Clothes and shoes were imported through the UK at fictitiously low values for years to avoid duties, the European Anti-Fraud Office (Olaf) has found.
As a result, investigators say the EU budget has lost millions of pounds in customs duties.
HMRC said it plans to challenge Olaf's claims about lost revenues.
The Olaf investigation found the UK to be a "significant hub" for so-called undervaluation fraud - where importers can profit from evading customs duties and related taxes.
Organised crime groups are using fake invoices to undervalue goods being imported from China - many of which are destined for the black market in other parts of the EU, investigators found.
They say the fraud has cost the EU £1.7bn in lost duties between 2013-16 and now they want the European Commission to recover the money from the UK.
In 2016, according to Olaf, 79.2% of the €817.2m (£709m) losses in customs duties for the EU budget were through UK importation.
Olaf have said the losses to the EU budget are on-going, as this fraud is still happening. Investigators warned HM Revenue and Customs a number of times but they failed to take tough action to curb the problem, it said.
A spokesman said: "Olaf has repeatedly drawn the attention of the UK customs authorities (HMRC) over the last years to the scale of the phenomenon and to the on-going revenue losses.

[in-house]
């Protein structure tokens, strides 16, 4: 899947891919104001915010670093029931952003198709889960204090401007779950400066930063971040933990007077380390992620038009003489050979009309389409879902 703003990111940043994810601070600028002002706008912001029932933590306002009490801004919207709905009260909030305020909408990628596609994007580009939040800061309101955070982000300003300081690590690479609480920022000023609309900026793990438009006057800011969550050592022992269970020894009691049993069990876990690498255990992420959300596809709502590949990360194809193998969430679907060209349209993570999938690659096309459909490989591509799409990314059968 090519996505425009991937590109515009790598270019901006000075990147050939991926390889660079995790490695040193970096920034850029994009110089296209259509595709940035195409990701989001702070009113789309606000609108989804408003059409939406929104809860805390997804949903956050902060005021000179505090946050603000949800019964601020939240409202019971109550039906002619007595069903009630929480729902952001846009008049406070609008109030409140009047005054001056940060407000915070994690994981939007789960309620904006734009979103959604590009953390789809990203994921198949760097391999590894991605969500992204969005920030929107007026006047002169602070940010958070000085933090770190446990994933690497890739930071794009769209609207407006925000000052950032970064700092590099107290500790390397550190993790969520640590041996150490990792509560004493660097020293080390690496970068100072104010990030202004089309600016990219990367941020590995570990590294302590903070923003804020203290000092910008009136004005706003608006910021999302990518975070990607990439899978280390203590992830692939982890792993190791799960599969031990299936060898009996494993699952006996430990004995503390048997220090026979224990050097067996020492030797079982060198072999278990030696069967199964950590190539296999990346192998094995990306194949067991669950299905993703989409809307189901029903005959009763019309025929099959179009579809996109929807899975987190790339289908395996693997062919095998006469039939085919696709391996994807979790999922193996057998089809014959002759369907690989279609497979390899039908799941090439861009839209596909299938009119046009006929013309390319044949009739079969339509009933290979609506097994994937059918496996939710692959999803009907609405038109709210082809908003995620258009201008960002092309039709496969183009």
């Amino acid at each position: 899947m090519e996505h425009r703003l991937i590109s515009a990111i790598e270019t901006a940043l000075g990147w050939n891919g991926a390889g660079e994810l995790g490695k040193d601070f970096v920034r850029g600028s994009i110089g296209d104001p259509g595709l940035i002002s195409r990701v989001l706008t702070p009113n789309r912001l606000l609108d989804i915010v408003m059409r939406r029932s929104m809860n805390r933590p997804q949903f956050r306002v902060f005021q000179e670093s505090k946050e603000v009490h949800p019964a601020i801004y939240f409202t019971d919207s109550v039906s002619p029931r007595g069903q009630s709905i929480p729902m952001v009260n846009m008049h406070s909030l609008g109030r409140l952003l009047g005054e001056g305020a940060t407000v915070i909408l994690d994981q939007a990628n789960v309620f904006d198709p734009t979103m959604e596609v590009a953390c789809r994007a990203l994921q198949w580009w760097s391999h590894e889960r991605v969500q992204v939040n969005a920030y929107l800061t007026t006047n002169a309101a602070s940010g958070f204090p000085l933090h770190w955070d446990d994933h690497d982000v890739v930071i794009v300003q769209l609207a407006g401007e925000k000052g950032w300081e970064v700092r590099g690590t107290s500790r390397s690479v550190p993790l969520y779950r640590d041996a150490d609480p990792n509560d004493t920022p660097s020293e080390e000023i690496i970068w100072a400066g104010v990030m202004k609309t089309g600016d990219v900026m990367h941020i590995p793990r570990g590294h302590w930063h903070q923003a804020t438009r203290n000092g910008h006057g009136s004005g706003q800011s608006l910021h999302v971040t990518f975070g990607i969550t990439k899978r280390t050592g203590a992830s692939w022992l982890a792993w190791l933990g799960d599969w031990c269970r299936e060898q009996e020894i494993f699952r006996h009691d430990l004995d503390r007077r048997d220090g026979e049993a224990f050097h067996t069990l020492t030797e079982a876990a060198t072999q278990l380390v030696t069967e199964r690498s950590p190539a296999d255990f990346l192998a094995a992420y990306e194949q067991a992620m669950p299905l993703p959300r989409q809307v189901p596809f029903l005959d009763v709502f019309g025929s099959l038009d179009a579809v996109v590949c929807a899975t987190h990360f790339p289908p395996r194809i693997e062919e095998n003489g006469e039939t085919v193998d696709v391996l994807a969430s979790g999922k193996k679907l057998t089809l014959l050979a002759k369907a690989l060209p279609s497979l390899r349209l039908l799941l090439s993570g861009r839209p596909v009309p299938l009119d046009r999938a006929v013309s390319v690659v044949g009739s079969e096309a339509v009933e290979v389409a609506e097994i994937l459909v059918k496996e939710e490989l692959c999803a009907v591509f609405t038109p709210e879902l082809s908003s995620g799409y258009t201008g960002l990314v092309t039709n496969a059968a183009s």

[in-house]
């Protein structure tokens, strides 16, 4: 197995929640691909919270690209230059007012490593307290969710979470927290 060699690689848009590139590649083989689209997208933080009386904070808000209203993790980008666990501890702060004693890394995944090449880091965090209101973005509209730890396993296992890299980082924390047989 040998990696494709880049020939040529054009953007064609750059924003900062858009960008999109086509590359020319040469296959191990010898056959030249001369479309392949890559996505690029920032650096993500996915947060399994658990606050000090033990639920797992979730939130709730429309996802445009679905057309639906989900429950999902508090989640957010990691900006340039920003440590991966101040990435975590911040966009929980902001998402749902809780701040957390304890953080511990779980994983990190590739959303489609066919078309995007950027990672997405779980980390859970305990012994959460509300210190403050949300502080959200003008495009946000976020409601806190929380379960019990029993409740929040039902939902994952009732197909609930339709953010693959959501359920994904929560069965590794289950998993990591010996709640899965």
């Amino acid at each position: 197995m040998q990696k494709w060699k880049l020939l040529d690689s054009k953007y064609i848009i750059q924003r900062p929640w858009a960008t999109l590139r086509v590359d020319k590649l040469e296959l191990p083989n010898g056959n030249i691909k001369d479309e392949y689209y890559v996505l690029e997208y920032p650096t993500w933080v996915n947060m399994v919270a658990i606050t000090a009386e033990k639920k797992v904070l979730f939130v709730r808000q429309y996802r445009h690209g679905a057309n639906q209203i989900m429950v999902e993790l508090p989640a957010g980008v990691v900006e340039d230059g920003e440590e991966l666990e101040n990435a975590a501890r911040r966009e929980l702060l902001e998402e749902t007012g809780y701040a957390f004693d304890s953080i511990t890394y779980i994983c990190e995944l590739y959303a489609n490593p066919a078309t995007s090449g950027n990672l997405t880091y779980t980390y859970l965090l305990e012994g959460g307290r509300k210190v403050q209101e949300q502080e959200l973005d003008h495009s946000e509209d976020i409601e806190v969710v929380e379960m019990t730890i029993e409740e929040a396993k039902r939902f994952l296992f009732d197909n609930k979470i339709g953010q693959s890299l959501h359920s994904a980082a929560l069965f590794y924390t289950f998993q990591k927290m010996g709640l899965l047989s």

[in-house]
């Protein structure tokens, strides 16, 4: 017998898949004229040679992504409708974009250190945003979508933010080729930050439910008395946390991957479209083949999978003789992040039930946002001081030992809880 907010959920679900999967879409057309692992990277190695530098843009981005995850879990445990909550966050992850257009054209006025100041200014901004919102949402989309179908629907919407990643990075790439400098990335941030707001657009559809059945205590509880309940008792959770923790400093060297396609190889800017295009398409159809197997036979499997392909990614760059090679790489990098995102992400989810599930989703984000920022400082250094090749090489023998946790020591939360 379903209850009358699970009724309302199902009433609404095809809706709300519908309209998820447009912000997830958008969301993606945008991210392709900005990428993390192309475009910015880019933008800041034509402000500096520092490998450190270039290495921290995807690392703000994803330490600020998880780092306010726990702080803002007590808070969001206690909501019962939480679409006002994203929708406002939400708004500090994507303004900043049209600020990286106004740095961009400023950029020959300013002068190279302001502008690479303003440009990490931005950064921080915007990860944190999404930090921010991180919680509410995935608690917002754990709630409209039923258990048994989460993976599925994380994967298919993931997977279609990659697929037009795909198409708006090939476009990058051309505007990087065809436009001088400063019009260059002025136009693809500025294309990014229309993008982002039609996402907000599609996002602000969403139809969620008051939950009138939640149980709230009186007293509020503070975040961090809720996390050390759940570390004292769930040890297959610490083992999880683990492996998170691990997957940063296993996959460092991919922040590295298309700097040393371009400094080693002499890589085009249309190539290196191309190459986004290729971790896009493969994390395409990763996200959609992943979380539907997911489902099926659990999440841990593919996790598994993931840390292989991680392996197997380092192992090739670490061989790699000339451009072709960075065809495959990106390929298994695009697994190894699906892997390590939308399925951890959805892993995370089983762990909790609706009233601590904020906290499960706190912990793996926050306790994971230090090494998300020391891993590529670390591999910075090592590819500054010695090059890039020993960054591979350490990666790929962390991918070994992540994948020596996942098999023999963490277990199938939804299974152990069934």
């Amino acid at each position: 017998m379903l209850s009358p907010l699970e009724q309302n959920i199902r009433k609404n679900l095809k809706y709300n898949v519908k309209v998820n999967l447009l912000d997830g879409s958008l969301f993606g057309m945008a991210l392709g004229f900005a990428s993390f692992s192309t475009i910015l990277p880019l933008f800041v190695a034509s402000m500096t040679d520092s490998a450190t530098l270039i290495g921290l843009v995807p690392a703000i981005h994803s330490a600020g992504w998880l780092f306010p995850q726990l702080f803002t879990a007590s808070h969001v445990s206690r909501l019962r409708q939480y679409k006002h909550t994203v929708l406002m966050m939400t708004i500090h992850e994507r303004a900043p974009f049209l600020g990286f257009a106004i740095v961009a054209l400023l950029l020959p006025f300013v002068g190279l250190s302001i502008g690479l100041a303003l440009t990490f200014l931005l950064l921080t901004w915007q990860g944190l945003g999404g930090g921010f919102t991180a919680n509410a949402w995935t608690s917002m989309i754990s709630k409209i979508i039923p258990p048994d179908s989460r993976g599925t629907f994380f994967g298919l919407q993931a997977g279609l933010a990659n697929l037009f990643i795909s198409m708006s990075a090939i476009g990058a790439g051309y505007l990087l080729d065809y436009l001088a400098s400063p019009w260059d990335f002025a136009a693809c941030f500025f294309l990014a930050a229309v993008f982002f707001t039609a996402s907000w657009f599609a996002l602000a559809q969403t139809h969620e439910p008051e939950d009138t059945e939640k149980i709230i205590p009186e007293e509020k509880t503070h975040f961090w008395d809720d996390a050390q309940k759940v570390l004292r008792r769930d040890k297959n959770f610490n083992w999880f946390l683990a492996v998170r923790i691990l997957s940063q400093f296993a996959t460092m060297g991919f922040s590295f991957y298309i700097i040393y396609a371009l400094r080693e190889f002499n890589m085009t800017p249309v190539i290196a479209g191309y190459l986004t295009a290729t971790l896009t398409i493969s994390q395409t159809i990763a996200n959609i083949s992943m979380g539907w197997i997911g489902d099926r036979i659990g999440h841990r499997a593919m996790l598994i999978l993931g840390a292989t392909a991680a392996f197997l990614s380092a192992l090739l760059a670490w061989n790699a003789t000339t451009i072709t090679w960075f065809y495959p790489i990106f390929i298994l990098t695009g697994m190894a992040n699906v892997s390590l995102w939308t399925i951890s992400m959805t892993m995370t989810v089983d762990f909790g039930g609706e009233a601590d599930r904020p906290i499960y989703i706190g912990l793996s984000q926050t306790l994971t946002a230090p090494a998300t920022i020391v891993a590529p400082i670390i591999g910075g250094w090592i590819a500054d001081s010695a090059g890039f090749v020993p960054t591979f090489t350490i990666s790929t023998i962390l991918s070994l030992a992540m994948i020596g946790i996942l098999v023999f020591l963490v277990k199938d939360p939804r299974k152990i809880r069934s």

"As far as Olaf is aware, the UK authorities have not introduced risk profiles and the measures that they have taken do not appear to have curbed this traffic.
"To date, they have not initiated any criminal investigations in relation to these frauds."
He went on to say that it is the taxpayers who "pick up the tab" to compensate for the revenue losses.
But a spokesman for HMRC said: "This is not a bill, it is Olaf's estimate of evaded duty, and not one that is recognised by our experts who will be challenging Olaf on their calculations.
"HMRC has a very strong track record for tackling fraud and rule breaking of all kinds, securing more than £26.6bn last year alone and no one should be in any doubt that we are responding to the threat of fraud.
He added that HMRC is currently handling more than 550 cases relating to potential import fraud.